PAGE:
The Sunday Show: Savchenko’s Arrest, Kyiv Post’s Sale, Fighting Fake News
24 March, 2018

✅ Ukrainian MP Nadiya Savchenko Gets Arrested

Two years ago Nadiya Savchenko was a war hero, returning to Ukraine after spending two years in Russian prison. Today she stands accused of numerous crimes, including attempting to overthrow Ukraine’s constitutional order, threatening the life of Ukraine’s President Petro Poroshenko and plotting a terrorist attack. The Prosecutor General’s Office claims that Savchenko conspired with several others, including the head of the Officer’s Corps's Volodymyr Ruban and several officers from the 8th Regiment of the Special Operations Forces of the Ukrainian army. Hromadske spoke to Anton Pechenkin, a political analyst and Maria Tomak, a human right activist, about Savchenko’s future.

Anton Pechenkin,

Political analyst

Maria Tomak

Coordinator, Media Initiative for Human Rights

✅ Top Ukrainian English-Language Newspaper Kyiv Post Sold

Ukraine's largest independent English-language newspaper, the Kyiv Post, has been sold to Odesa multi-millionaire and Syria native Adnan Kivan. Kivan, who bought the paper for significantly more than the $3.5 million asking price from billionaire Mohammad Zahoor will become Kyiv Post's third owner in the publication's 22 years. But the Syrian native, whose assets include a construction company and a TV station in Odesa, is a controversial figure in Ukraine. The businessman has been linked with political figures such as Odesa Mayor Gennady Trukhanov, who is suspected of embezzlement. Despite assurances from Kivan, it’s now uncertain whether Kyiv Post will be able retain its editorial independence. Hromadske spoke to Kyiv Post’s editor-in-chief Brian Bonner about what the future holds for the publication.

Brian Bonner

Editor-in-chief, Kyiv Post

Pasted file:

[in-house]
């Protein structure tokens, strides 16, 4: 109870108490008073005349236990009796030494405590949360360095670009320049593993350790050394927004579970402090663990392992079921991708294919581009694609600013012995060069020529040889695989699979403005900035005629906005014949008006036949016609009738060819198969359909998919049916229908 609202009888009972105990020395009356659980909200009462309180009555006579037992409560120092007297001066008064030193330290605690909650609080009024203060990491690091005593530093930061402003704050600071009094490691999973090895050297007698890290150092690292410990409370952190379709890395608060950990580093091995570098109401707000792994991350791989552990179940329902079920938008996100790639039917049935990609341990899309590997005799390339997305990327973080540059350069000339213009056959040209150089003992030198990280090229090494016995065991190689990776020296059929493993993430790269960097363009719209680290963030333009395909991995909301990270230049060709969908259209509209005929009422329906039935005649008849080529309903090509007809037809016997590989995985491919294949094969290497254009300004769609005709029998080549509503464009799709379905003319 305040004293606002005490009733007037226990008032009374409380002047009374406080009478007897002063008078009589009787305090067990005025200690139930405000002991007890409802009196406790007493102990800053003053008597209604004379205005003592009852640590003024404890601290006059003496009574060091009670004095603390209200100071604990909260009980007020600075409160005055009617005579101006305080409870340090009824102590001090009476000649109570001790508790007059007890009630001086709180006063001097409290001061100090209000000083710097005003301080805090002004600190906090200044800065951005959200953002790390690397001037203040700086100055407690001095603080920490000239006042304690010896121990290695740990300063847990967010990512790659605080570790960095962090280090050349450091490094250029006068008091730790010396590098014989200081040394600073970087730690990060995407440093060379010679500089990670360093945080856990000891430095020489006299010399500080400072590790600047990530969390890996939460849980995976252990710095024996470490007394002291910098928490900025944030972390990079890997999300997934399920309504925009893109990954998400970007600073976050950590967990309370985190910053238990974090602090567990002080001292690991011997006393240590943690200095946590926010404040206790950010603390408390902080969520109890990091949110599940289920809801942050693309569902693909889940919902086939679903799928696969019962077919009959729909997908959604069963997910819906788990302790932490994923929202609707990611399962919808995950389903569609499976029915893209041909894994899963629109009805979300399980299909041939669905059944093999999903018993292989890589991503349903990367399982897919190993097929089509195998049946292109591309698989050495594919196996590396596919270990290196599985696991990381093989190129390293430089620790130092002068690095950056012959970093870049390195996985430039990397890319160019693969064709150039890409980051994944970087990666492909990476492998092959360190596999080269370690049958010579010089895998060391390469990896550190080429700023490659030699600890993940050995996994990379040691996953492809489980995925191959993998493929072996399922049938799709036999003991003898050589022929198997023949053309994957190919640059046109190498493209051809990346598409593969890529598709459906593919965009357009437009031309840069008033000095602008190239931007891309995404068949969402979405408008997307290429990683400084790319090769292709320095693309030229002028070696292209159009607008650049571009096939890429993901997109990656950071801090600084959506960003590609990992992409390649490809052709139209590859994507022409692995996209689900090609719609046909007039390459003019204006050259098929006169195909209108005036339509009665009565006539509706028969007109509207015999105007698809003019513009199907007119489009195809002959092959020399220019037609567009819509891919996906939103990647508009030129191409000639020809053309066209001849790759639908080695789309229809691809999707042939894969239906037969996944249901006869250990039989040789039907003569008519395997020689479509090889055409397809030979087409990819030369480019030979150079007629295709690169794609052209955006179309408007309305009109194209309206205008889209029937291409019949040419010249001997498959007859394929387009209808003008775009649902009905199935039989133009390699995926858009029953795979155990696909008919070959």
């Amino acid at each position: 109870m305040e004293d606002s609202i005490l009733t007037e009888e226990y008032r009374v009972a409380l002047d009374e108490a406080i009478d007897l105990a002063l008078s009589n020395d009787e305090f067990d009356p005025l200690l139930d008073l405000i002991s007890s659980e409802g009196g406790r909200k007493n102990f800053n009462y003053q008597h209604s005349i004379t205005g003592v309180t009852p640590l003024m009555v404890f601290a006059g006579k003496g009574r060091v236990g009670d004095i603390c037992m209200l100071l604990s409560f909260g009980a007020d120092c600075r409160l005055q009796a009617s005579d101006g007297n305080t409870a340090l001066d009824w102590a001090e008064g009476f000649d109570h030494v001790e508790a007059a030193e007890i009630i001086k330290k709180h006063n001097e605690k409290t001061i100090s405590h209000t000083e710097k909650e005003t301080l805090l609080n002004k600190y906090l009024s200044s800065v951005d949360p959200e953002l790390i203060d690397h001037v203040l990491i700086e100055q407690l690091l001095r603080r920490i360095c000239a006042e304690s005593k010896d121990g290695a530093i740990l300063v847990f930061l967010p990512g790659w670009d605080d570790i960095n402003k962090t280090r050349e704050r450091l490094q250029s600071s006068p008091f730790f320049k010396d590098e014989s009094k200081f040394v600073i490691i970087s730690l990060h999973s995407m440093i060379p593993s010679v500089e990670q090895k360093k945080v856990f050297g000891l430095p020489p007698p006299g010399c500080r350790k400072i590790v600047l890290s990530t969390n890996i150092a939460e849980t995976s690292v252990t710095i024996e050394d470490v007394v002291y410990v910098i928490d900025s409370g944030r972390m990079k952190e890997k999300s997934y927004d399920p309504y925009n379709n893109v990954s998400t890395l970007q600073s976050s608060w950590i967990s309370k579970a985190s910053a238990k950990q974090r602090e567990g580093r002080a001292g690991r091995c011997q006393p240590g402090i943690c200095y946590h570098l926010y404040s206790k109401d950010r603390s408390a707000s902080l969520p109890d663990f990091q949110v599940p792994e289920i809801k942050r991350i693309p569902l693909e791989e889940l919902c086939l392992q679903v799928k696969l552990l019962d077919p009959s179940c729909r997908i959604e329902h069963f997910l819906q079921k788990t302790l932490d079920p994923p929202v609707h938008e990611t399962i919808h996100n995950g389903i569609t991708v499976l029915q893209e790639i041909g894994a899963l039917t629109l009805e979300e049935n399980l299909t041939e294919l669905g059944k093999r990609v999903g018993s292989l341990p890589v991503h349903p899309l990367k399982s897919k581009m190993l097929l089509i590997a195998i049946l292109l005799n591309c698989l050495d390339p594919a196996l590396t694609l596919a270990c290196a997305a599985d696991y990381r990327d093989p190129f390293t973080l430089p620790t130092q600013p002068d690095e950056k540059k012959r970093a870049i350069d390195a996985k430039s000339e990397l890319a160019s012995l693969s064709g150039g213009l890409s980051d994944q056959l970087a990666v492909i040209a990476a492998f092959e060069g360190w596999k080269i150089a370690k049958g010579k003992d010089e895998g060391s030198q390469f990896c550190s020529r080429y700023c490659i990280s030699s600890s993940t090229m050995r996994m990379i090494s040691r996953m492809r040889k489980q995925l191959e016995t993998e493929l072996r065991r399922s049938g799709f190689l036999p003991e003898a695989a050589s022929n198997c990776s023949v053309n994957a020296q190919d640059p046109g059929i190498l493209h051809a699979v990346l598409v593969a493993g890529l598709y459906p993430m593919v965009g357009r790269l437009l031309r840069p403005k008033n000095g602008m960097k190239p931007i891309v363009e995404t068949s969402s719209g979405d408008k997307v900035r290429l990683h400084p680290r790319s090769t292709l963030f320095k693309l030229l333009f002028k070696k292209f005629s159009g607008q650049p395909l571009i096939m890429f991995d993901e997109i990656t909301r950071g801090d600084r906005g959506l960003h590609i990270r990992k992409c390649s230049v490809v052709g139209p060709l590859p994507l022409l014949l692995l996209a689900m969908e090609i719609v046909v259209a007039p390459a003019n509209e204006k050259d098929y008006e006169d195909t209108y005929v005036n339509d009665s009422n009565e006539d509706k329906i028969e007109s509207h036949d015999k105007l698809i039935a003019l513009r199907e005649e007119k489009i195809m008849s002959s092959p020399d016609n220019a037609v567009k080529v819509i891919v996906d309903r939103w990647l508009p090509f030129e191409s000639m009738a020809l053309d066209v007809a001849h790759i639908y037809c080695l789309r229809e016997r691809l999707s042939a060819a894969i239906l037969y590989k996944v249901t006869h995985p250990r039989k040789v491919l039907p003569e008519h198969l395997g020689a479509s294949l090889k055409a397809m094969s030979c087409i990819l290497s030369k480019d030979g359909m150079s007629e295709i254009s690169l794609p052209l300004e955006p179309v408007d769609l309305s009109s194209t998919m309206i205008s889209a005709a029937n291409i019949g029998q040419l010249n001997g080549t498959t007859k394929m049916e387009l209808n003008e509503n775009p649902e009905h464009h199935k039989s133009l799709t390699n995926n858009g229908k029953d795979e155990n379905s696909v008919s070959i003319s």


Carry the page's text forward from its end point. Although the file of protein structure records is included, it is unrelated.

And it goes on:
✅ Keeping The Speech Free in the Fake News Era

The Ukrainian media market is heavily dominated by oligarch owned media, while independent outlets are accused of being counterproductive to reforms when they become critical of the government. Ukraine has become the target for Russian fake news, where information warfare is constantly practised. But neither Russian propaganda, nor the war against Ukraine, should be used as an excuse to put pressure on the country's media. Hromadske spoke with Harlem Désir, an OSCE representative for freedom of media, about how to deal with propaganda and fake news without sacrificing freedom of speech.

Harlem Désir

Representative on Freedom of the Media, OSCE

✅ Russian Journalist Bares All

In what has been described as a landslide victory, President Vladimir Putin has secured another six years as Russia's leader. The predetermined election has drawn criticism from Europe and West but is there any hope for change on the horizon?

Russian political journalist Mikhail Zygar is a close acquaintance of the former opposition candidate Ksenia Sobchak and anti-corruption activist Alexey Navalny, who was banned from running in the election. Zygar says opposition figures take different approaches to changing the system. While one is calling for people to boycott the election, the other is encouraging the public to embrace the system. Are either of these strategies efficient? Hromadske’s Nataliya Gumenyuk caught up with Zygar to discuss Russia’s political system and its future.

Mikhail Zygar

Russian political  journalist

✅ Inside the Defunct Roshen Factory in Russia

President Petro Poroshenko’s confectionary factory closed down in the western Russian town of Lipetsk in 2017. The Ukrainian leader faced heavy criticism for paying taxes in the country that’s at war with Ukraine. But in the end, the Russian state arrested the accounts of the enterprise, accusing it of fraud. When the factory closed down, 700 people lost their jobs in result.

Hromadske travelled to the factory in Lipetsk, a pace everyone knows of but few people had seen.